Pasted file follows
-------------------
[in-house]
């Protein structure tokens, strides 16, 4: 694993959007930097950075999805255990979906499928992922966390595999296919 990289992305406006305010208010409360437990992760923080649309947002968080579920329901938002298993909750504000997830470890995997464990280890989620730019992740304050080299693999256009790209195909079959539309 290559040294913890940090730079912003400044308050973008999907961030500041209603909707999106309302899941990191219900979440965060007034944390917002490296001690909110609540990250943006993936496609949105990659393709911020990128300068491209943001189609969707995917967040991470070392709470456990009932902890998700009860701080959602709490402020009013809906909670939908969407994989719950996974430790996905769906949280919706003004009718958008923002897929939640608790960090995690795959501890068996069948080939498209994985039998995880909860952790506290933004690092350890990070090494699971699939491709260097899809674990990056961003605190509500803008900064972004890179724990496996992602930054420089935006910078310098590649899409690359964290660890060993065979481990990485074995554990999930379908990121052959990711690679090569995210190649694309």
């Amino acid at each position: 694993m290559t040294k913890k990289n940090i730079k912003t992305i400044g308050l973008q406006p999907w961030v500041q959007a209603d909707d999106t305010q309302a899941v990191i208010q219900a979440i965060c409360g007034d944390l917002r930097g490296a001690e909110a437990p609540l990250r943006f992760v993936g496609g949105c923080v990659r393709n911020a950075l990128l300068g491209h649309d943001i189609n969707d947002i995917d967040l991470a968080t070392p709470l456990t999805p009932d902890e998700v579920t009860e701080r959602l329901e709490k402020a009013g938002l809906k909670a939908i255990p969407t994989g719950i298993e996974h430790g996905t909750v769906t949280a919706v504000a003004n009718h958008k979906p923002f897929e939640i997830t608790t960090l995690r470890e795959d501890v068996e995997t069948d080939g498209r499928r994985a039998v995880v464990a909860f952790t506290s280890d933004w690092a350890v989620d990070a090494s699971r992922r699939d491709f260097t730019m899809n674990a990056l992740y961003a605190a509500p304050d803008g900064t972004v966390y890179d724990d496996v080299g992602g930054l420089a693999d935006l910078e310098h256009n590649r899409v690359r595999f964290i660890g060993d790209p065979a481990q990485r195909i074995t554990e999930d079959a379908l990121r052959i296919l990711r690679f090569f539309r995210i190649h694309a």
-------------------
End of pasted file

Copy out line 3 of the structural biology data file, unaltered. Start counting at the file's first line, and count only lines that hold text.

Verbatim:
């Amino acid at each position: 694993m290559t040294k913890k990289n940090i730079k912003t992305i400044g308050l973008q406006p999907w961030v500041q959007a209603d909707d999106t305010q309302a899941v990191i208010q219900a979440i965060c409360g007034d944390l917002r930097g490296a001690e909110a437990p609540l990250r943006f992760v993936g496609g949105c923080v990659r393709n911020a950075l990128l300068g491209h649309d943001i189609n969707d947002i995917d967040l991470a968080t070392p709470l456990t999805p009932d902890e998700v579920t009860e701080r959602l329901e709490k402020a009013g938002l809906k909670a939908i255990p969407t994989g719950i298993e996974h430790g996905t909750v769906t949280a919706v504000a003004n009718h958008k979906p923002f897929e939640i997830t608790t960090l995690r470890e795959d501890v068996e995997t069948d080939g498209r499928r994985a039998v995880v464990a909860f952790t506290s280890d933004w690092a350890v989620d990070a090494s699971r992922r699939d491709f260097t730019m899809n674990a990056l992740y961003a605190a509500p304050d803008g900064t972004v966390y890179d724990d496996v080299g992602g930054l420089a693999d935006l910078e310098h256009n590649r899409v690359r595999f964290i660890g060993d790209p065979a481990q990485r195909i074995t554990e999930d079959a379908l990121r052959i296919l990711r690679f090569f539309r995210i190649h694309a």